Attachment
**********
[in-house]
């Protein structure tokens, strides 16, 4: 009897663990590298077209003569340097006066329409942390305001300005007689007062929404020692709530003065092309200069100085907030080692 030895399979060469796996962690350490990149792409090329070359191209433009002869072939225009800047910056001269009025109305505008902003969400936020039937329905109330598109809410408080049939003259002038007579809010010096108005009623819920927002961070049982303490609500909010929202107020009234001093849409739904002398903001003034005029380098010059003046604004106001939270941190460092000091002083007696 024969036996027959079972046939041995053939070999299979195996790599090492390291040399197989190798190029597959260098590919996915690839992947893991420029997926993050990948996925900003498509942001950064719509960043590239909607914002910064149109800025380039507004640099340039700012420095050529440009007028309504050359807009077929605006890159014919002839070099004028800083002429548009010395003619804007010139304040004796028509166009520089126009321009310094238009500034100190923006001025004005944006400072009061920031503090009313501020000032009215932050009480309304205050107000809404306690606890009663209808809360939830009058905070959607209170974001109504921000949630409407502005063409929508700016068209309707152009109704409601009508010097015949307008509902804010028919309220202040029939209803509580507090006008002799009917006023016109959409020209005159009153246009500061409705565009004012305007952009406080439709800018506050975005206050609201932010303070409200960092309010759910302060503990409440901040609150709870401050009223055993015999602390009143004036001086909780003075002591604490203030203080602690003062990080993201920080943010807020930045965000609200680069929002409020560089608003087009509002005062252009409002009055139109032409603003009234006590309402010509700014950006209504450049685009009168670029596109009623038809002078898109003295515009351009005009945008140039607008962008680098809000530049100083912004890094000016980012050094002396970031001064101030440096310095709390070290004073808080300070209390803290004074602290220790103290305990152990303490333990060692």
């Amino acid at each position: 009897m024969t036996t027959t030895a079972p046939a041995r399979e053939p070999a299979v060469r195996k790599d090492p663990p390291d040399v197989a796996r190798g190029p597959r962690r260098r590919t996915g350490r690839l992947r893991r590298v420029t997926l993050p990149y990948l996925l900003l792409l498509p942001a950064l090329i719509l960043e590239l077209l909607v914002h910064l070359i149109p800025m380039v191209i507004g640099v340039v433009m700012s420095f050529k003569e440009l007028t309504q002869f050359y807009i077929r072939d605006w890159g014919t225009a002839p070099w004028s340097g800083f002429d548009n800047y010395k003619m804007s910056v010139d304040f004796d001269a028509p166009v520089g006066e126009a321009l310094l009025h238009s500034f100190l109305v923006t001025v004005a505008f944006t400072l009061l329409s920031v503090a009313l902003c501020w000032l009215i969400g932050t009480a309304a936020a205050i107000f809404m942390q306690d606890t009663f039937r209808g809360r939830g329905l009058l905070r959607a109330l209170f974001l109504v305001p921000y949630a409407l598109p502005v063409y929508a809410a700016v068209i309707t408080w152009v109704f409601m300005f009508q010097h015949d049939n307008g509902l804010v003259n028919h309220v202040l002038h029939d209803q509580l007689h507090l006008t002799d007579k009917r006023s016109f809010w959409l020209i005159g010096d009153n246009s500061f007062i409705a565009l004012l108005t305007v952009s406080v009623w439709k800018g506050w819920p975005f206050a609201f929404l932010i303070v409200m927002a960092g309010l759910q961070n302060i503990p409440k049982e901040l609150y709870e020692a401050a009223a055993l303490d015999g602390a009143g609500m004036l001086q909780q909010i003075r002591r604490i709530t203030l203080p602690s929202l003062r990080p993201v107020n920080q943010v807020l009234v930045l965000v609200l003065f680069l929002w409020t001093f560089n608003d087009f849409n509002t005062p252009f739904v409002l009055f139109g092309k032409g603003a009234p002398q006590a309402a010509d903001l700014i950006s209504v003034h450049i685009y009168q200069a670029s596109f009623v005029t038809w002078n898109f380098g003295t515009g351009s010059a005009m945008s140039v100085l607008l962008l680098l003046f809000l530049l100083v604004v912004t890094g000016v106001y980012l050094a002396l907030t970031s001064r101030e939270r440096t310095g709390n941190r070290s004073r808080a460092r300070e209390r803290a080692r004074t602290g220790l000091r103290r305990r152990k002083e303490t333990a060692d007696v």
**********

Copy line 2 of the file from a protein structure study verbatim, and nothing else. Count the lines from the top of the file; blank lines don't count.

């Protein structure tokens, strides 16, 4: 009897663990590298077209003569340097006066329409942390305001300005007689007062929404020692709530003065092309200069100085907030080692 030895399979060469796996962690350490990149792409090329070359191209433009002869072939225009800047910056001269009025109305505008902003969400936020039937329905109330598109809410408080049939003259002038007579809010010096108005009623819920927002961070049982303490609500909010929202107020009234001093849409739904002398903001003034005029380098010059003046604004106001939270941190460092000091002083007696 024969036996027959079972046939041995053939070999299979195996790599090492390291040399197989190798190029597959260098590919996915690839992947893991420029997926993050990948996925900003498509942001950064719509960043590239909607914002910064149109800025380039507004640099340039700012420095050529440009007028309504050359807009077929605006890159014919002839070099004028800083002429548009010395003619804007010139304040004796028509166009520089126009321009310094238009500034100190923006001025004005944006400072009061920031503090009313501020000032009215932050009480309304205050107000809404306690606890009663209808809360939830009058905070959607209170974001109504921000949630409407502005063409929508700016068209309707152009109704409601009508010097015949307008509902804010028919309220202040029939209803509580507090006008002799009917006023016109959409020209005159009153246009500061409705565009004012305007952009406080439709800018506050975005206050609201932010303070409200960092309010759910302060503990409440901040609150709870401050009223055993015999602390009143004036001086909780003075002591604490203030203080602690003062990080993201920080943010807020930045965000609200680069929002409020560089608003087009509002005062252009409002009055139109032409603003009234006590309402010509700014950006209504450049685009009168670029596109009623038809002078898109003295515009351009005009945008140039607008962008680098809000530049100083912004890094000016980012050094002396970031001064101030440096310095709390070290004073808080300070209390803290004074602290220790103290305990152990303490333990060692």